Source: gifrific.com

Direct gazing or staring is a strong nonverbal behaviour in terms of eye contact. It is an action where we look steadily and intently with great curiosity, interest and pleasure or wonder.

Humans tend to gaze at anything they find unusual such as birthmarks, scars, unusual clothes and even physical disability. When communicating with someone who has a handicap, we would tend to stare at the disability rather than making direct eye contact.

For adults, we know it is rude to stare at facial scars and we try to avoid them. Children haven’t learnt this lesson fully and they will look at the abnormality openly.

Staring is a prolonged gaze or fixed look that shows your interest in something. Staring at a person also represents shock and disbelief after unexpected news. Aggressive and affectionate stances can be achieved with prolonged eye contact.

It is very strange for us to stare at another human being. We seldom stare at humans because it is considered rude and it is as if we dehumanise them.

Some research report that staring is usually reserved for non-persons. We stare at scenery, art, sculpture and animals. For example, when we visit a zoo, we’d like to stare at animals like monkeys, tigers and gorillas.

Some managers use the stare as the technique to manage their employees. This is a mutually protective device. It allows the employees to function efficiently in their overlapping universe without too much interference from managers while allowing the staff to function fully without acknowledging another fellow human.

Following Eyes

Source: flashuser.net

Source: flashuser.net

It is natural for our eyes to automatically follow movement of any kind. For example, if a teacher is waving around a pen when talking to students, students tend to look at the pen or the object rather than focusing on the speech or the teacher.

As such, teachers and coachers can use a pen as guidance when giving instructions. Students can follow the instruction better when the teachers are pointing with a pen rather than simply talking.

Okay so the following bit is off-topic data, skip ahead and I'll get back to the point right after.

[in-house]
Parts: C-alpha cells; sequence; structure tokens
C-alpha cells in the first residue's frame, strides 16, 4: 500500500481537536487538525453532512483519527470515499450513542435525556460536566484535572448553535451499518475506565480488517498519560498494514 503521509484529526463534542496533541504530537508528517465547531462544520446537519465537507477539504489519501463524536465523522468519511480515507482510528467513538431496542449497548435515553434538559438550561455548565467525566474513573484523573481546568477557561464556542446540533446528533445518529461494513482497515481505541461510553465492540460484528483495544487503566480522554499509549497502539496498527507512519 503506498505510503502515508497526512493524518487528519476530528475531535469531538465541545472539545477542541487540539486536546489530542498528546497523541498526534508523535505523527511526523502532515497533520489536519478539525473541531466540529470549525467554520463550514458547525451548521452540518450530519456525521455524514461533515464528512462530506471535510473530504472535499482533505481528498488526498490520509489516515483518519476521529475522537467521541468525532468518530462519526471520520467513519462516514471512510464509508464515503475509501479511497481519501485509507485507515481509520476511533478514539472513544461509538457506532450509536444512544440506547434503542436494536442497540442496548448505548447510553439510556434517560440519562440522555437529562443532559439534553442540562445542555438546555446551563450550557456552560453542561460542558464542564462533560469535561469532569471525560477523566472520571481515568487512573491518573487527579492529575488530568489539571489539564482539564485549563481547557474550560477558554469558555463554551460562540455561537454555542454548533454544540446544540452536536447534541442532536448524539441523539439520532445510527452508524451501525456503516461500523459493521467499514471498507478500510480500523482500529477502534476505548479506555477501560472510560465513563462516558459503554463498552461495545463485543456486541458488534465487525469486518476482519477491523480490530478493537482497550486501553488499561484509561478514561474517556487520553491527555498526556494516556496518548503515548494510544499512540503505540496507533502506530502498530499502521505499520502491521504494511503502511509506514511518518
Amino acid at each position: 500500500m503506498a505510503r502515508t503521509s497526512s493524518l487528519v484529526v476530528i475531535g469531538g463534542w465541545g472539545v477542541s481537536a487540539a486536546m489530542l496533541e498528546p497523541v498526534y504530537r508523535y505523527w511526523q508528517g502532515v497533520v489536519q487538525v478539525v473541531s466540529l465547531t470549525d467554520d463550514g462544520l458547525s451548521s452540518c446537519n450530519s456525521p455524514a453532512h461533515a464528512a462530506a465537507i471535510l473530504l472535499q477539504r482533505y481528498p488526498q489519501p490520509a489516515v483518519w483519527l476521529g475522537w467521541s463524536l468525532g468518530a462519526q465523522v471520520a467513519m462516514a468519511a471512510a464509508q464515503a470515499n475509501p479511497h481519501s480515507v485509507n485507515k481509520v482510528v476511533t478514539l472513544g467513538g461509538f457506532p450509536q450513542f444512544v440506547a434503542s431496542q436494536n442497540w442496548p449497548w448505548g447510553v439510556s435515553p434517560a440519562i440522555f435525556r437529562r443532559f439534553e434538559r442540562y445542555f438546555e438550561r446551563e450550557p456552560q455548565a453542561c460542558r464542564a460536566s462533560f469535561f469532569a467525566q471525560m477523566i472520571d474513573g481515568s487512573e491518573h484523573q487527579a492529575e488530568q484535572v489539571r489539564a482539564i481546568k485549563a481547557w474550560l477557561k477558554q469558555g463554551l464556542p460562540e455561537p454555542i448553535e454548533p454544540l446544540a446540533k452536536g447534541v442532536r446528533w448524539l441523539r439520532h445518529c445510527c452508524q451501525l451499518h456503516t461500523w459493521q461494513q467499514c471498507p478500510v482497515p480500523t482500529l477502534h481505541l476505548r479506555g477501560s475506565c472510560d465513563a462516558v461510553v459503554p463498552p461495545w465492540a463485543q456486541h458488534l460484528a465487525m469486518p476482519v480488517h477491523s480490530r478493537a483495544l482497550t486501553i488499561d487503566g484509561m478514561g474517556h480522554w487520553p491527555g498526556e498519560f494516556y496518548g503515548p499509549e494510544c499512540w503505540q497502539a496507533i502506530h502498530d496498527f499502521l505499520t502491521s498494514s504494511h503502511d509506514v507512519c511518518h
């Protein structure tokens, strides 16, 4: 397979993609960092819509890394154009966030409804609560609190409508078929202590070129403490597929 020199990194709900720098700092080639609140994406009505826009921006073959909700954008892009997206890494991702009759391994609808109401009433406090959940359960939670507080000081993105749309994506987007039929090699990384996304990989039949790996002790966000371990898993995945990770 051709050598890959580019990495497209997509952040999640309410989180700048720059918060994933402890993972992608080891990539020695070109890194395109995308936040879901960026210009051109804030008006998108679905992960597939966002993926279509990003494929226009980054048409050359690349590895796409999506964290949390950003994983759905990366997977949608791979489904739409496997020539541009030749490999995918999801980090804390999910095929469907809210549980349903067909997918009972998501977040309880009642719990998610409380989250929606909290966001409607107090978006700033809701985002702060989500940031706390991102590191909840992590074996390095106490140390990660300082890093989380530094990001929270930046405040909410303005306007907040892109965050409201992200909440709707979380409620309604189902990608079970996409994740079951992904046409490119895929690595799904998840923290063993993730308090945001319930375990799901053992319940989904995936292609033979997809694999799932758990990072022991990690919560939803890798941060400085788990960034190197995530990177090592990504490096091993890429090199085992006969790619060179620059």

Besides, humans also keep watch on neutral and feared objects because we try to observe and analyse if the object could turn into a threat.

Winking 

Source: imgur.com/OLLp7RU.gif

Source: imgur.com/OLLp7RU.gif

A wink is one of the more subtle gestures achieved by briefly closing one eye and this gesture usually suggests conspiratorial thoughts. Winking is always followed by a smile from the receiver if it is accepted or approved.

While winking can be a slightly suggestive greeting and is reminiscent of a handshake, it is different in some cultures – where winking is interpreted as sexual interest.

So what’s your date’s eye movements telling you? 

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How in tune are you with your own eye gestures? Can you conceal what you really feel? Let us know in the comments section below or on our Facebook page!

 

source: HealthWorks' Content Partner - Only Health
Leow Chee Seng (PhD) has published more than 50 articles and journals on attitude and behaviour. He is currently an adjunct Professor of an established university and Consultant Fellow of Putra Business School and Human Behaviour Academy (UK). He is the specialist of human attitude and behaviour, psychopathology, lie detection, nonverbal communication (body language), mental health and work productivity. His research focuses on human happiness, depression, obsessive compulsive disorders, stress management, behaviour modification and psychotherapy.